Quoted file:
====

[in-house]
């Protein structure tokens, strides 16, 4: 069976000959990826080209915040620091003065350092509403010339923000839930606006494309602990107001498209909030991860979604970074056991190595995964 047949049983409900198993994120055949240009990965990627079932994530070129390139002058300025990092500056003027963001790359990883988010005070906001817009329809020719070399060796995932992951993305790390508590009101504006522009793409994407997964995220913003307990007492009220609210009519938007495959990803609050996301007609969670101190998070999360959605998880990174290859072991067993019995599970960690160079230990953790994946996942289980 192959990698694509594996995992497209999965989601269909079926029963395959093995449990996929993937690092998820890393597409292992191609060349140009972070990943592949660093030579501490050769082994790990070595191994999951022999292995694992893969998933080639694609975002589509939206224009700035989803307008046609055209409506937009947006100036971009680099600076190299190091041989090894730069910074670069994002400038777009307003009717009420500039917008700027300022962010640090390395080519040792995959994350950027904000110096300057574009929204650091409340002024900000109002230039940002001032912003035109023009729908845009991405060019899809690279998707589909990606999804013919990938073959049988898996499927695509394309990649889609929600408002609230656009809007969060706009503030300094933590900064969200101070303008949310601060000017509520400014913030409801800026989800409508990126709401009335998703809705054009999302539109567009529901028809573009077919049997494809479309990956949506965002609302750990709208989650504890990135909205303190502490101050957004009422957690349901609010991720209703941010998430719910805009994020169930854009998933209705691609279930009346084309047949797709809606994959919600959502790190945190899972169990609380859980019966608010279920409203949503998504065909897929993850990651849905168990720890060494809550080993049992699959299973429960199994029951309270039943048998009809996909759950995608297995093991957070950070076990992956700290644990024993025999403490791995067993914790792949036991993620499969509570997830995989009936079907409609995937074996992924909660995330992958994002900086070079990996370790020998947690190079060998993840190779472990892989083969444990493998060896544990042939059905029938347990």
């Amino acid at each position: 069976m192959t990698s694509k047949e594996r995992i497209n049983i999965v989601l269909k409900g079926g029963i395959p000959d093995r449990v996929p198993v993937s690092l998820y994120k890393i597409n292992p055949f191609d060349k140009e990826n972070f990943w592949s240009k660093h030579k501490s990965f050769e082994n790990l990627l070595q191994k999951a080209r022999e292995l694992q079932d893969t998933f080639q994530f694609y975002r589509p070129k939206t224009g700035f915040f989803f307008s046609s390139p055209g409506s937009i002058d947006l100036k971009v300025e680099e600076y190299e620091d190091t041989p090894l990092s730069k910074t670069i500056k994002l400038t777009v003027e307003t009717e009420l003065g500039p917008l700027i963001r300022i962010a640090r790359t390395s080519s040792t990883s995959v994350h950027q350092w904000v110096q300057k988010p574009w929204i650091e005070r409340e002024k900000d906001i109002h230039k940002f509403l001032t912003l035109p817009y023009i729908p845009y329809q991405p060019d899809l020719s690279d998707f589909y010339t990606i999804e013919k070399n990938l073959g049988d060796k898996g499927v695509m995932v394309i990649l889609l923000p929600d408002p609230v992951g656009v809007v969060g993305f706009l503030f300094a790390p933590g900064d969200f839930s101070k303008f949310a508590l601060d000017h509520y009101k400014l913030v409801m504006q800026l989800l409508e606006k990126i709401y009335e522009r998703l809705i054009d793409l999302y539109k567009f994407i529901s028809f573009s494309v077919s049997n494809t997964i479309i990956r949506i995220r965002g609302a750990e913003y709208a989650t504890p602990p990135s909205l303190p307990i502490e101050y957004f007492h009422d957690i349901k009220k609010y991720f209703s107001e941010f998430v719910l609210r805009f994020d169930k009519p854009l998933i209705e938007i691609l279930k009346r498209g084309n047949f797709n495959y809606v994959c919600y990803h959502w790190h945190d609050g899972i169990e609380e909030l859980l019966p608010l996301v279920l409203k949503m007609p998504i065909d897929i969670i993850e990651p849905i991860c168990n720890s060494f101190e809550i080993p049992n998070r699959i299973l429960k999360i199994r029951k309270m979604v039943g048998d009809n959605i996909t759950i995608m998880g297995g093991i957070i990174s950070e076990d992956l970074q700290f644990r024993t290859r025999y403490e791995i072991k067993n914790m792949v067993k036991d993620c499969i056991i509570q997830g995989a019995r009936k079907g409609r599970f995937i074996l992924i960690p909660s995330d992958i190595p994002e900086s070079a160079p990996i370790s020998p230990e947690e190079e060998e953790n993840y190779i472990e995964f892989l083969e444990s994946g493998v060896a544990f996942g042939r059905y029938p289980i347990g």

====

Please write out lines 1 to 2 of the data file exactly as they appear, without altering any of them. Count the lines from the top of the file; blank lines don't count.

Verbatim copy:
[in-house]
């Protein structure tokens, strides 16, 4: 069976000959990826080209915040620091003065350092509403010339923000839930606006494309602990107001498209909030991860979604970074056991190595995964 047949049983409900198993994120055949240009990965990627079932994530070129390139002058300025990092500056003027963001790359990883988010005070906001817009329809020719070399060796995932992951993305790390508590009101504006522009793409994407997964995220913003307990007492009220609210009519938007495959990803609050996301007609969670101190998070999360959605998880990174290859072991067993019995599970960690160079230990953790994946996942289980 192959990698694509594996995992497209999965989601269909079926029963395959093995449990996929993937690092998820890393597409292992191609060349140009972070990943592949660093030579501490050769082994790990070595191994999951022999292995694992893969998933080639694609975002589509939206224009700035989803307008046609055209409506937009947006100036971009680099600076190299190091041989090894730069910074670069994002400038777009307003009717009420500039917008700027300022962010640090390395080519040792995959994350950027904000110096300057574009929204650091409340002024900000109002230039940002001032912003035109023009729908845009991405060019899809690279998707589909990606999804013919990938073959049988898996499927695509394309990649889609929600408002609230656009809007969060706009503030300094933590900064969200101070303008949310601060000017509520400014913030409801800026989800409508990126709401009335998703809705054009999302539109567009529901028809573009077919049997494809479309990956949506965002609302750990709208989650504890990135909205303190502490101050957004009422957690349901609010991720209703941010998430719910805009994020169930854009998933209705691609279930009346084309047949797709809606994959919600959502790190945190899972169990609380859980019966608010279920409203949503998504065909897929993850990651849905168990720890060494809550080993049992699959299973429960199994029951309270039943048998009809996909759950995608297995093991957070950070076990992956700290644990024993025999403490791995067993914790792949036991993620499969509570997830995989009936079907409609995937074996992924909660995330992958994002900086070079990996370790020998947690190079060998993840190779472990892989083969444990493998060896544990042939059905029938347990």